student.jpgIn this week’s Torah portion, Shemini, we are introduced to Kashrut laws, or what defines a Kosher animal. Split hooves, chewing cud, fins and scales, the whole nine yards. And there are a lot of lessons to be learned from this subject matter, none of which I will discuss today.

Instead, I will focus on an episode with Aaron’s sons, Nadav and Avihu. Nadav and Avihu were both priests in the Tabernacle, a makeshift travelling temple in the desert. They are remembered in the Torah for offering an improper sacrifice to G-d and their actions have made them scrutinized by scholars for decades. Wrongfully so, I think.

וַיַּקְרִ֜יבוּ לִפְנֵ֤י ה' אֵ֣שׁ זָרָ֔ה אֲשֶׁ֧ר לֹ֦א צִוָּ֖ה אֹתָֽם: and they brought before the Lord foreign fire, which He had not commanded them.

וַתֵּ֥צֵא אֵ֛שׁ מִלִּפְנֵ֥י ה' וַתֹּ֣אכַל אוֹתָ֑ם וַיָּמֻ֖תוּ לִפְנֵ֥י יְהֹוָֽה: And fire went forth from before the Lord and consumed them, and they died before the Lord.

Nadav and Avihu were responsible for performing basic religious functions, including offering traditional sacrifices. However, in this instance, they brought forth a “strange fire” and were punished accordingly.

Rather than to write off these two characters as “drunk fools,” as they’re commonly interpreted to be, I’m here to defend them. They did not offer this “strange fire” out of malice; they offered it out of service.

Throughout college, we make irrational decisions to garner approval from others. We partake in toxic gossip about our friends to show we’re “in the know”, we agonize over Instagram captions to generate satisfaction from distant friends and we participate in destructive habits to “fit in” with the cool crowd. All the while, we justify our “strange” actions by their intended results: approval from our peers.

Commentaries are quick to assert a few possible scenarios for why Nadav and Avihu were punished for offering a “strange fire” to G-d: they were drunk, they improperly prepared the sacrifice, they lacked authorization and they entered forbidden areas. These potential scenarios seek to rationalize the punishment Nadav and Avihu endured. But truth be told, none of us can know what truly warranted this punishment. This punishment was delivered from G-d, by G-d because of a misstep to G-d. There are two types of crimes: those between one person and another and those between a person and G-d. Punishments for crimes of the former include penalties, fines and jail time. Punishments of the latter include, well, death by Divine fire. Just as we can’t understand the punishment, we can’t understand the reasoning either.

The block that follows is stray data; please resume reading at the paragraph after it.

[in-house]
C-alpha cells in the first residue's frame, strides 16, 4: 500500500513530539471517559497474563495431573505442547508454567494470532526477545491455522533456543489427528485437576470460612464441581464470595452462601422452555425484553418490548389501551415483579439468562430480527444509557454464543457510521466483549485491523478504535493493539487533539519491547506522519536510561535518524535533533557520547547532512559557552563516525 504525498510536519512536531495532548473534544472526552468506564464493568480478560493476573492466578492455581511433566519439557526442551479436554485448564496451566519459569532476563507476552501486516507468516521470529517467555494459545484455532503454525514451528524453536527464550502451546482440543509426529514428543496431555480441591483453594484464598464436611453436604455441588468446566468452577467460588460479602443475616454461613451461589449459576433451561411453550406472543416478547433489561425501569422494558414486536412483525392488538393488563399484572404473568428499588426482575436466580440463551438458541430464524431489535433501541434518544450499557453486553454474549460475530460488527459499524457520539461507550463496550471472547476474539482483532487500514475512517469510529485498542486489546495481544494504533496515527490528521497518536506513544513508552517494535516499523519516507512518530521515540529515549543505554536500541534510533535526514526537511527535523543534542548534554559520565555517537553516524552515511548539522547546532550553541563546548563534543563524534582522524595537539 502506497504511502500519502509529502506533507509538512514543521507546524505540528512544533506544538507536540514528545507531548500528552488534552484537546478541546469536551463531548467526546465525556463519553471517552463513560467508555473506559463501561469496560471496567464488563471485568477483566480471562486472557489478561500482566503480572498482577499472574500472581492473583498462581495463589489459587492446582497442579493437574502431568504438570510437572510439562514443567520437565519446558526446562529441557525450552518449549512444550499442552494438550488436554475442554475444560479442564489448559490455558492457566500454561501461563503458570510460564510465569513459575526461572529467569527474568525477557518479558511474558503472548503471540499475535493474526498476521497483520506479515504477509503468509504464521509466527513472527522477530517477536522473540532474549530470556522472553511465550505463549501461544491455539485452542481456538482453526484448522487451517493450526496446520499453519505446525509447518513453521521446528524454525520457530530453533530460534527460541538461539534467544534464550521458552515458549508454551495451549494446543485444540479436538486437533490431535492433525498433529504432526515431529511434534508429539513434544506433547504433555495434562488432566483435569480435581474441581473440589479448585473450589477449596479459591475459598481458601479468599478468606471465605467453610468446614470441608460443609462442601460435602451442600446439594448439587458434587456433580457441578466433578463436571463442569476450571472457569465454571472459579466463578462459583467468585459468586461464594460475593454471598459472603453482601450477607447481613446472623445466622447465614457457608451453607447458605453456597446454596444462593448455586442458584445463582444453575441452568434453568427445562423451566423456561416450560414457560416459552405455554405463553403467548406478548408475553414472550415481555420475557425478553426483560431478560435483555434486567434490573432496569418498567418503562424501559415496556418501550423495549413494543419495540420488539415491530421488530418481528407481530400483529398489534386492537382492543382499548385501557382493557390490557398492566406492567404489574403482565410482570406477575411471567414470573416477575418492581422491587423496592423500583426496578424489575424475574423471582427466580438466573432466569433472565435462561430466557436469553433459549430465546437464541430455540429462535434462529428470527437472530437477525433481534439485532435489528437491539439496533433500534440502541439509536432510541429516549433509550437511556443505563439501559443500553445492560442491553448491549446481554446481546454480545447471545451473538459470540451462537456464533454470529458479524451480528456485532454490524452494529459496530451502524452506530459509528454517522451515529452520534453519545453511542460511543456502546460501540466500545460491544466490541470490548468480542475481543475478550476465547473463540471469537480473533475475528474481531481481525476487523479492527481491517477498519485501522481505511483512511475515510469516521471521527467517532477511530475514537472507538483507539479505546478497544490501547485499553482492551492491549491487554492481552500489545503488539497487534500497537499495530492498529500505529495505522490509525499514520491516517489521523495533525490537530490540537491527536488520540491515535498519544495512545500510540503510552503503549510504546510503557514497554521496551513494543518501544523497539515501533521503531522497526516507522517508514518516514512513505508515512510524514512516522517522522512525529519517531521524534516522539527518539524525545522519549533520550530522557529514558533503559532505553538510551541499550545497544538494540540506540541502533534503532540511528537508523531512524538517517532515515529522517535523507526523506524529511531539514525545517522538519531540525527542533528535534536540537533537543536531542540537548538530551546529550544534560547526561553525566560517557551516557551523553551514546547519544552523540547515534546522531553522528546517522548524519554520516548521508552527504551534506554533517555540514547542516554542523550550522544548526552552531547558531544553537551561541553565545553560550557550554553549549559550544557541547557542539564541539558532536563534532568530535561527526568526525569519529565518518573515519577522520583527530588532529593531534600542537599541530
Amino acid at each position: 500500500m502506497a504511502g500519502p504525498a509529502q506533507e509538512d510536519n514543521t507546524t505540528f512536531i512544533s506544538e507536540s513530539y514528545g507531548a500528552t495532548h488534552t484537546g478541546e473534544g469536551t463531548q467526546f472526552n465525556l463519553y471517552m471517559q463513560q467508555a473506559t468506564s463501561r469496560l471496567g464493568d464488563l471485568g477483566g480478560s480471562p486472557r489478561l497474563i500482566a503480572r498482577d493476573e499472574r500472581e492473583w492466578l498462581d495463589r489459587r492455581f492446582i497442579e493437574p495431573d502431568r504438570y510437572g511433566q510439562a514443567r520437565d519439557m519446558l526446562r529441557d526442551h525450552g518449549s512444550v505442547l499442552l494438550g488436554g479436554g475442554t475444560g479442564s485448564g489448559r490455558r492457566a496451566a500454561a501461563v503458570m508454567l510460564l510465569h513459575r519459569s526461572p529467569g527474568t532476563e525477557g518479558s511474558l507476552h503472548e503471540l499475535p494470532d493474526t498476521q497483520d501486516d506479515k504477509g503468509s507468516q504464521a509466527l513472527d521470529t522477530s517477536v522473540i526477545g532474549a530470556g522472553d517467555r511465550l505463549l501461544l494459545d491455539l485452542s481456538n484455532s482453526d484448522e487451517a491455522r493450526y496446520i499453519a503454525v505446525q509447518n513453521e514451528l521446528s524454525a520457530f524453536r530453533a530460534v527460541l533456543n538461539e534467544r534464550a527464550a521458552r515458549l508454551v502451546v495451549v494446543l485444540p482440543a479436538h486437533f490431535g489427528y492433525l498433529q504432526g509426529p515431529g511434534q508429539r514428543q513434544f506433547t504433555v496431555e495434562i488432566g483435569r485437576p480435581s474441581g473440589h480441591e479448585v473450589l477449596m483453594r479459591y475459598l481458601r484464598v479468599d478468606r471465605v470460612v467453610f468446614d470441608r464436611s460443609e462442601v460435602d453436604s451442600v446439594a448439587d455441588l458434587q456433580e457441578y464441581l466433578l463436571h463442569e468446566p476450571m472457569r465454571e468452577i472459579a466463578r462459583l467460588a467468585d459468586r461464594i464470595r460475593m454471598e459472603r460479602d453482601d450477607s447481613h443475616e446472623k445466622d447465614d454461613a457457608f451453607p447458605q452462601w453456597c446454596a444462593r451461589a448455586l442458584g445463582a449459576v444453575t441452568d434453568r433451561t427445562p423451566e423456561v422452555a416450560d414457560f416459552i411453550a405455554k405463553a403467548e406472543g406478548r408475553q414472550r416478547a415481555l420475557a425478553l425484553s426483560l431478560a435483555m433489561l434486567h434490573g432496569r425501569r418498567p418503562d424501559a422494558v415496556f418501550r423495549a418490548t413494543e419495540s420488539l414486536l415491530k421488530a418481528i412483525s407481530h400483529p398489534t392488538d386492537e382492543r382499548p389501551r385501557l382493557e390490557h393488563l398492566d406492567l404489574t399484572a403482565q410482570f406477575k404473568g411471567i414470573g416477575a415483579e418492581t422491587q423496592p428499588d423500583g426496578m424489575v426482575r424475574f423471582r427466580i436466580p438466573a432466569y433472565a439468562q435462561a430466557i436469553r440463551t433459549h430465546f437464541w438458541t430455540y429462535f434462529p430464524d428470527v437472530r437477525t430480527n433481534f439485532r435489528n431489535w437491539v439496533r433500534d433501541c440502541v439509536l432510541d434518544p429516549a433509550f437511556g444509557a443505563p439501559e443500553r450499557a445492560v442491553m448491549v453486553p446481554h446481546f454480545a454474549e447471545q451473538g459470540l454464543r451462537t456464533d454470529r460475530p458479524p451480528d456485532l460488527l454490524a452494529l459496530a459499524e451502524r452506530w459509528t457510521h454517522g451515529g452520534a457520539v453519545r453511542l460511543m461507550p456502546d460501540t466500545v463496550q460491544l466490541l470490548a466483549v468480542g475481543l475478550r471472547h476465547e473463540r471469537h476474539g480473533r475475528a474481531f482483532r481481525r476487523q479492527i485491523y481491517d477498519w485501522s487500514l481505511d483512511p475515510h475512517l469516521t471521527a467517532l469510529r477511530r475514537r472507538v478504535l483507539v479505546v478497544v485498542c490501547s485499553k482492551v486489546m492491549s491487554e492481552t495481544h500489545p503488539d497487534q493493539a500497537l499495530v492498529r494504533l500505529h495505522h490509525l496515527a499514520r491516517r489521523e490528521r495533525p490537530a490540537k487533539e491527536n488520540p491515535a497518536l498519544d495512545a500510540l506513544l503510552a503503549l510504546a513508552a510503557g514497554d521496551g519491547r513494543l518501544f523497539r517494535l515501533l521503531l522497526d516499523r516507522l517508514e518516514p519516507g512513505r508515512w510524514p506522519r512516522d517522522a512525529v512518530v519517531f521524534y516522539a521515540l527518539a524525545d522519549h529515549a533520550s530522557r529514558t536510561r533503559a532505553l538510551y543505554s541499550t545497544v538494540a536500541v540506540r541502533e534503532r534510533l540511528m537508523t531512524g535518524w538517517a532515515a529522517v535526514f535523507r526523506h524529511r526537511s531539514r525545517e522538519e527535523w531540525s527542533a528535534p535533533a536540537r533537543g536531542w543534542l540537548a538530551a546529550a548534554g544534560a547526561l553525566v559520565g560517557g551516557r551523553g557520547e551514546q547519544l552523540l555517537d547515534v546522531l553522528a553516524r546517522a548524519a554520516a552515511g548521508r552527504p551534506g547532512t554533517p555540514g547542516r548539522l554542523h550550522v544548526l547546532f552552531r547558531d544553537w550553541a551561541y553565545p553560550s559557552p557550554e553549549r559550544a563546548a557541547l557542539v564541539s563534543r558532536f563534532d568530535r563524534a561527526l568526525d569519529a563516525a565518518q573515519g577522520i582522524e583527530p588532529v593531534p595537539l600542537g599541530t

Perhaps Nadav and Avihu offered this sacrifice to seek approval from G-d. After all, their priest status committed them to lifelong service to G-d. Perhaps, this sacrifice was an attempt to show G-d their commitment to the Tabernacle, the service and the Jewish people. Perhaps they acted with pure intentions, but they just executed it very poorly. And since they did it on such a grand stage, the consequences were great. But we don’t have as much at stake today.

People are often judged by their actions, not their intentions. Of course, people should be held accountable for their actions, but to judge someone’s intentions and character solely by the result of their actions is naïve. People are multifaceted, dynamic creatures who make mistakes. In our everyday lives, our peers make mistakes and we are quick to judge them for them.

I’d like to offer an alternative method. Next time your friend, family, roommate, classmate and even professor make a mistake, take a step back, consider the intentions, and go from there. That will lead to a greater level of understanding between you and your peers and more productive decision-making moving forward.Life is full of mistakes, and we are bound to make them. So go out, make mistakes, learn from them, but don’t forget to allow others to learn from them too. Shabbat Shalom.

To learn more about Nadav and Avihu click here.